Bad as it was to lose to the Seattle Seahawks 36-25 at home Oct. 9 — “probably the most miserable feeling weve had around here in a long time, coach Tom Coughlin said afterward — the New York Giants had more wretchedness to come.
There was a four-game losing streak. They lost five of six to fall to 7-7 ahead of a Christmas Eve game against the rival Jets, who where 8-6 and also in the playoff hunt. Facebook had a Fire Tom Coughlin/Hire Bill Cowher page, and blogs and mainstream media were grousing for the white-haired head of the oldest coach in the NFL.
The Seahawks too, were 7-7, but after clobbering the Bears in Chicago 38-14, football optimism prevailed in Seattle while Christmas gloom in Gotham was thick.
The consensus forecasts were that a loss to the Jets certainly would cost Coughlin his job.
Instead, the Giants won 29-14. The next week, they beat the Cowboys 31-14 to win the NFC East with a modest 9-7 record.
In the playoffs, they beat Atlanta 24-2, Green Bay 37-20 and San Francisco, 20-17, all on the road. And as you may have heard Sunday, beat the favored New England Patriots 21-17 to win Super Bowl XLVII.
So, class, what have we learned?
Since the Giants are the best team in football today, and three months earlier were punched out at home by the Seahawks, it means either the Giants became really good really fast, or the difference between 6-10 and 10-6 in the NFL is the breaks on a handful of plays.
While the former choice is certainly a factor, I would chose the latter as a much bigger Chunk O’ Truth. (Oh, yeah, the Seahawks might be a little better than 7-9 would indicate, too.)
No, extreme parity is not really breaking news to students of the NFL, but it was reinforced Sunday by one of the bigger “I told you so’s” from the Giants in recent sports history.
It can be argued that the point would be moot if Patriots quarterback Tom Brady’s Hail Mary pass on the Super Bowl’s final play ended up in the nearby hands of tight end Rob Gronkowski. Actually, a reversal of the outcome still makes the point.
The Patriots could just as easily have won as lost. And if the Giants had lost on the Hail Mary, it would have little diminished the feat of five consecutive wins after losing five of six prior to the Jets game.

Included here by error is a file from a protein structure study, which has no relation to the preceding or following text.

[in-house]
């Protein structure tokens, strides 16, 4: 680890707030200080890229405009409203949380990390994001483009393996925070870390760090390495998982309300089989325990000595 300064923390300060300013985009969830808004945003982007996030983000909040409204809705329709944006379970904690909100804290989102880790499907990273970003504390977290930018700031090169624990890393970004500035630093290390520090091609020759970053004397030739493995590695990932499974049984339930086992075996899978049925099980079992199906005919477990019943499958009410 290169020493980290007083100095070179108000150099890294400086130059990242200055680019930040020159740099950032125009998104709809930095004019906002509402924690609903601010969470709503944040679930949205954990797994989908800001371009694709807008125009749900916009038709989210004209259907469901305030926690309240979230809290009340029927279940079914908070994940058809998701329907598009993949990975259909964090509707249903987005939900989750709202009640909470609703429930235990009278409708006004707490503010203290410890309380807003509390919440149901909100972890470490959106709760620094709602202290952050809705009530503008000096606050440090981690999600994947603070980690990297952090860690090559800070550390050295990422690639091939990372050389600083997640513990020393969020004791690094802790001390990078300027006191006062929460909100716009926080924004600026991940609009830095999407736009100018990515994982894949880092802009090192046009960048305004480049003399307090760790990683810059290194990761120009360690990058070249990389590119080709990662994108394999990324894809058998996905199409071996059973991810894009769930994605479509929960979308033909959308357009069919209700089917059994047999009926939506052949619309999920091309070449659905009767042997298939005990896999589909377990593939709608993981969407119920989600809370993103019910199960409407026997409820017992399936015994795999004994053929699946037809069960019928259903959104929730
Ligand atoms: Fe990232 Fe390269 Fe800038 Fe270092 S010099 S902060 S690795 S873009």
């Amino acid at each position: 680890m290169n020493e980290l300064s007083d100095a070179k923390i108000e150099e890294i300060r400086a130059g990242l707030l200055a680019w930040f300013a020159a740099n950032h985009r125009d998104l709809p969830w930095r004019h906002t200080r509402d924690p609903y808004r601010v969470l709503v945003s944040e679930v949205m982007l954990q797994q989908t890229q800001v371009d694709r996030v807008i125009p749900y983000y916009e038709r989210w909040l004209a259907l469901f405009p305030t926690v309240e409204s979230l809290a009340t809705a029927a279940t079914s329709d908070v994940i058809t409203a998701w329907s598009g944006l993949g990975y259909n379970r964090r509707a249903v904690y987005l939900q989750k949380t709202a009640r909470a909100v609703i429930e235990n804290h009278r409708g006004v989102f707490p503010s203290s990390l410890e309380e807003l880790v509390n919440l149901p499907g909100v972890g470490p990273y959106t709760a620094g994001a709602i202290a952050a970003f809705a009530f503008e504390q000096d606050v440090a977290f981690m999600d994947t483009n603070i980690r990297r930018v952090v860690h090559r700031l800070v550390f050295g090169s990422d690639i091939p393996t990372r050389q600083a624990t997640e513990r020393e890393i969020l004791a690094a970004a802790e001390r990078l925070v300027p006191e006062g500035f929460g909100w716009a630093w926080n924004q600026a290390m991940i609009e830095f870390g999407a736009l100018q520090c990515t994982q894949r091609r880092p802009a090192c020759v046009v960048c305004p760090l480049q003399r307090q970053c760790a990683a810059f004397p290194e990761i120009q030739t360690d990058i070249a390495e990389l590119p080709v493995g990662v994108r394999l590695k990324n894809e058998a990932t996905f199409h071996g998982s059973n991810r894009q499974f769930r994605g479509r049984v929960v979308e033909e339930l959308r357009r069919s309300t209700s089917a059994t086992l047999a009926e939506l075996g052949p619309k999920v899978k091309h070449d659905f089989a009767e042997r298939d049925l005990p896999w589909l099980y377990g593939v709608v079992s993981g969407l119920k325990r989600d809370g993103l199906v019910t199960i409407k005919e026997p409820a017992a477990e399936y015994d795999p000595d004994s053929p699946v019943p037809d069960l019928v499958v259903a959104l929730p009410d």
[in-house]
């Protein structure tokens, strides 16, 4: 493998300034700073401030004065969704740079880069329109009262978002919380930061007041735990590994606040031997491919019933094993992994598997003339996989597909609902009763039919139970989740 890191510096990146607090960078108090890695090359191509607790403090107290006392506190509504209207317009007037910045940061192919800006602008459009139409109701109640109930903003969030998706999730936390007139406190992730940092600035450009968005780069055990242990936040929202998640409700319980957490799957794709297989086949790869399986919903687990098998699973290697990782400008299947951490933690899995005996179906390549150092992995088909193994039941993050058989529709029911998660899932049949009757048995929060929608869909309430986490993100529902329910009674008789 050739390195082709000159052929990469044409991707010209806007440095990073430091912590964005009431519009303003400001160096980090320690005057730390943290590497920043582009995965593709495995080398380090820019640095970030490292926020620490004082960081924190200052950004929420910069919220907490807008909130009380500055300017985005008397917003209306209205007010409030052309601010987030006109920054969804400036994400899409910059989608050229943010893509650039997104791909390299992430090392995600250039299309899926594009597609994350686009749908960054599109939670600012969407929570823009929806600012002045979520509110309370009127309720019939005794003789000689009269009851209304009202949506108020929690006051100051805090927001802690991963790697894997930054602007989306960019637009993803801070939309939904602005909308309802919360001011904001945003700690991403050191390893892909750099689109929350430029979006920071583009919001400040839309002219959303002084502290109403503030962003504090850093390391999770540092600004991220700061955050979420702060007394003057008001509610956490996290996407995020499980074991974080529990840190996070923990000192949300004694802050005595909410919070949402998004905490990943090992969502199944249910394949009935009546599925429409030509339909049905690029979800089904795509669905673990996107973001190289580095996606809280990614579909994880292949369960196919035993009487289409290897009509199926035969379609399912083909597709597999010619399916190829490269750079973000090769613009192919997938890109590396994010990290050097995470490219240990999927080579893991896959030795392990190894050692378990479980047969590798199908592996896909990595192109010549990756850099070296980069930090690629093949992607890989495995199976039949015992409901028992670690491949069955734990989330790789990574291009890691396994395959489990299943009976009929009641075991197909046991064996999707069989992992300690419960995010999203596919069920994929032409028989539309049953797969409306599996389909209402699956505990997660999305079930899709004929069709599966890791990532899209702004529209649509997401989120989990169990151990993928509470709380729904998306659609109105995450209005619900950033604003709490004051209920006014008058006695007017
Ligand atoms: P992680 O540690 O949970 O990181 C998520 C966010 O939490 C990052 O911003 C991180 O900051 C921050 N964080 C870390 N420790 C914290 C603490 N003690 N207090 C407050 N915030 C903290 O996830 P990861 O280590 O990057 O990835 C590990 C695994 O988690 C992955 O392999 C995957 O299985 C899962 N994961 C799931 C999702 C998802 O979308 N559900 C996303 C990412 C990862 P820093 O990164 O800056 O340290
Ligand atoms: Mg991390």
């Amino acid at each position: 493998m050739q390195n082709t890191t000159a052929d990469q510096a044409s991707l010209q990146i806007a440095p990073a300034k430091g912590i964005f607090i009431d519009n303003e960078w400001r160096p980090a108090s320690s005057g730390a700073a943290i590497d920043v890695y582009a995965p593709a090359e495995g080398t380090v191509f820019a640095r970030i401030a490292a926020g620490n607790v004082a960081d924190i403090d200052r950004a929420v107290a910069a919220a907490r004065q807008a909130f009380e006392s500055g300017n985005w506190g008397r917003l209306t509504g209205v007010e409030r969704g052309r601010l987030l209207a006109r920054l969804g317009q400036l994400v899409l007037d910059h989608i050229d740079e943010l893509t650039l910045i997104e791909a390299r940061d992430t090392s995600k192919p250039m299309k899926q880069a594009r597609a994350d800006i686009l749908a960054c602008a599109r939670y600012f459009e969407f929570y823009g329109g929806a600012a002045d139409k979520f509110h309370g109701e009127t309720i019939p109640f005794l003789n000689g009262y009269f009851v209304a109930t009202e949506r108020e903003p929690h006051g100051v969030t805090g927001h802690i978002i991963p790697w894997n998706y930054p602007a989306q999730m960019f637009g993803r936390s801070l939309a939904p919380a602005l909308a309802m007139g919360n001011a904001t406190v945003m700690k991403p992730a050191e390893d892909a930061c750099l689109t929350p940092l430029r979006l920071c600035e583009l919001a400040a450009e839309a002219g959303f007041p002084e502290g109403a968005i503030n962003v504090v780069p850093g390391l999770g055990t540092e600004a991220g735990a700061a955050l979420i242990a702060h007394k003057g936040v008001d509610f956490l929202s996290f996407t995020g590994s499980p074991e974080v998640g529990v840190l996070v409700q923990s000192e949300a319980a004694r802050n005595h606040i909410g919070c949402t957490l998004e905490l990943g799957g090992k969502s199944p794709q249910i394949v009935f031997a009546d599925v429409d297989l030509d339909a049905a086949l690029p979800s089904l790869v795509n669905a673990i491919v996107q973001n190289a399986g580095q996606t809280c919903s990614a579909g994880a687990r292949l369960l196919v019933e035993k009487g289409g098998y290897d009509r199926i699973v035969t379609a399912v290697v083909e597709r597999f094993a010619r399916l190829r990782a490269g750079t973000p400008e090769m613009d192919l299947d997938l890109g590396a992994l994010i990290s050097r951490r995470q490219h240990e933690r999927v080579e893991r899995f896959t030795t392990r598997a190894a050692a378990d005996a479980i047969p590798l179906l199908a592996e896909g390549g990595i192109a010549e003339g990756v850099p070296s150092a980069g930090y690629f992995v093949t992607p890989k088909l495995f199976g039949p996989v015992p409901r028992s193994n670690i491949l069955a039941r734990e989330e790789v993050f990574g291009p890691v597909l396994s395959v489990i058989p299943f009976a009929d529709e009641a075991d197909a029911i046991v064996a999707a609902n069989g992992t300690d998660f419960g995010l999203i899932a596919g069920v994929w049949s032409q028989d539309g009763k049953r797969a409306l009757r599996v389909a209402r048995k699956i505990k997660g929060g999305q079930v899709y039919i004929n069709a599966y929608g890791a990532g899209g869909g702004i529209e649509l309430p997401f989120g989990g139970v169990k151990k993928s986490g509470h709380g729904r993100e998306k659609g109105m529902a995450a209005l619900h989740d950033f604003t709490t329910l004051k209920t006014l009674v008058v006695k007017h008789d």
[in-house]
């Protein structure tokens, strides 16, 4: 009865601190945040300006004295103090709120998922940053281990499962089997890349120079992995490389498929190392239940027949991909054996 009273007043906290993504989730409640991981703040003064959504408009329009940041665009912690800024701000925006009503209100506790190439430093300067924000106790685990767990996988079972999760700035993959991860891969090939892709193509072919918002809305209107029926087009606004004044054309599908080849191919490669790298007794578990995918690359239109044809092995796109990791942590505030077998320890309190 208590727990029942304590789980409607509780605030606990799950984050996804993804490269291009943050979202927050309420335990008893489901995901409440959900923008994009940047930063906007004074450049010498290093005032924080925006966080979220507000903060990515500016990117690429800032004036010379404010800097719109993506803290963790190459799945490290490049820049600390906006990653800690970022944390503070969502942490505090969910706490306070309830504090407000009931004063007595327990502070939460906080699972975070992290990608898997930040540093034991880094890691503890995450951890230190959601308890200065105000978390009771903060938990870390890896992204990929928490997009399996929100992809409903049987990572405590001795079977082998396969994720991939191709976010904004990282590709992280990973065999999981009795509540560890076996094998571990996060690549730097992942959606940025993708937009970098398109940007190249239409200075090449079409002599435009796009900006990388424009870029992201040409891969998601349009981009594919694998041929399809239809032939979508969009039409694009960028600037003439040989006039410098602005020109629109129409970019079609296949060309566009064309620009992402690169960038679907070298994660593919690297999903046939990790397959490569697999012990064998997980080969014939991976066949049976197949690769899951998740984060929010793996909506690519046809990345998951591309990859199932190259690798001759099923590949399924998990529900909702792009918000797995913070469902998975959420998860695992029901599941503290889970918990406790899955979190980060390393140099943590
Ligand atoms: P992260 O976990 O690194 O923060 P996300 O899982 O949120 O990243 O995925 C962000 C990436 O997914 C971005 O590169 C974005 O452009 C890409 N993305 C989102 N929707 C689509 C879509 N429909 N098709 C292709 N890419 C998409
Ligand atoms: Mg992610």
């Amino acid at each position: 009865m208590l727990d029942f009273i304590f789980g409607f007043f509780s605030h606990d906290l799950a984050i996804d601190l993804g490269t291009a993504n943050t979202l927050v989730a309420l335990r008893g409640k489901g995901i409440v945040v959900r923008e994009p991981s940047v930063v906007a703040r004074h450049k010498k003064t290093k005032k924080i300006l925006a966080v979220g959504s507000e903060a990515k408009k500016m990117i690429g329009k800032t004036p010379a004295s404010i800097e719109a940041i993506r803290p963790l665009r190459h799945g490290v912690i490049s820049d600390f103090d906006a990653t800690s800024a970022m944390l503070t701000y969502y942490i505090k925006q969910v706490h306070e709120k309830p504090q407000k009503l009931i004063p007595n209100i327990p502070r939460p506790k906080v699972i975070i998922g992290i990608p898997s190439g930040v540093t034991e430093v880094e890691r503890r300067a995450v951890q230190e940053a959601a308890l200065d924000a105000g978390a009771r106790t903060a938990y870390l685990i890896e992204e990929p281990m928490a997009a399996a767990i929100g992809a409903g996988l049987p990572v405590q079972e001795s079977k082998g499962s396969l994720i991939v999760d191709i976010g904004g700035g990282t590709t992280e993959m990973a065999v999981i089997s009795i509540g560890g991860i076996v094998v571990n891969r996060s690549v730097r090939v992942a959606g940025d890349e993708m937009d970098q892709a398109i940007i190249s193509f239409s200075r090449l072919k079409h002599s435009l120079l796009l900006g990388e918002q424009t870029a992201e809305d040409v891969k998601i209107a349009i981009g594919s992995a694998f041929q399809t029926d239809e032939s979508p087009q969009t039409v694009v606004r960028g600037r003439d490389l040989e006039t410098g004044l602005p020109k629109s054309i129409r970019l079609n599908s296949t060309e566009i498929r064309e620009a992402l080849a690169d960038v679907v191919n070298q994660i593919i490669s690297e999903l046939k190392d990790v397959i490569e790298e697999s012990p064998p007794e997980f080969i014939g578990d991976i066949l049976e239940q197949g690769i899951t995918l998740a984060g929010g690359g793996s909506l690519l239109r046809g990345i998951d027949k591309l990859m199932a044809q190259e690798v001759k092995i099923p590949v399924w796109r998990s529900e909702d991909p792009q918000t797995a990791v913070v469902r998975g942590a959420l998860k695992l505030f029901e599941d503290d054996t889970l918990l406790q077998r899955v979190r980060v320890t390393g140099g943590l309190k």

It’s that close in the NFL, and a big reason why it’s the most successful sport on the planet. As tightly scripted as coaches like to make NFL games, the Giants had three fumbles skitter through half the cornfield stubble in Indiana and recovered them all. How random is that?
Even though it’s the Giants’ second championship in four years, the vast majority of Giants fans on Christmas Eve had no sense of dynasty, only despair and futility. Now they’re loading up on confetti for the parade down Broadway Tuesday.
Non-New York sports fans can load up their contempt for another Big Apple championship, but in the NFL, championships are far less about money than in baseball and basketball.
Besides, how can you not be happy for Coughlin and MVP quarterback Eli Manning? He was derided by some when he answered “yes” to the question of whether he was an elite quarterback, but a playoff-season QB rating of 103 says it better than even he, brother Peyton and dad Archie could brag up.
The rally to the pinnacle Coughlin and his team made from the misery of losing to the Seahawks and six other teams is fuel for the imagination of fans of every woebegone team. Not saying it’s the Seahawks turn next season, but hey, they won that game with Charlie Whitehurst at quarterback.
Slap palm to forehead now.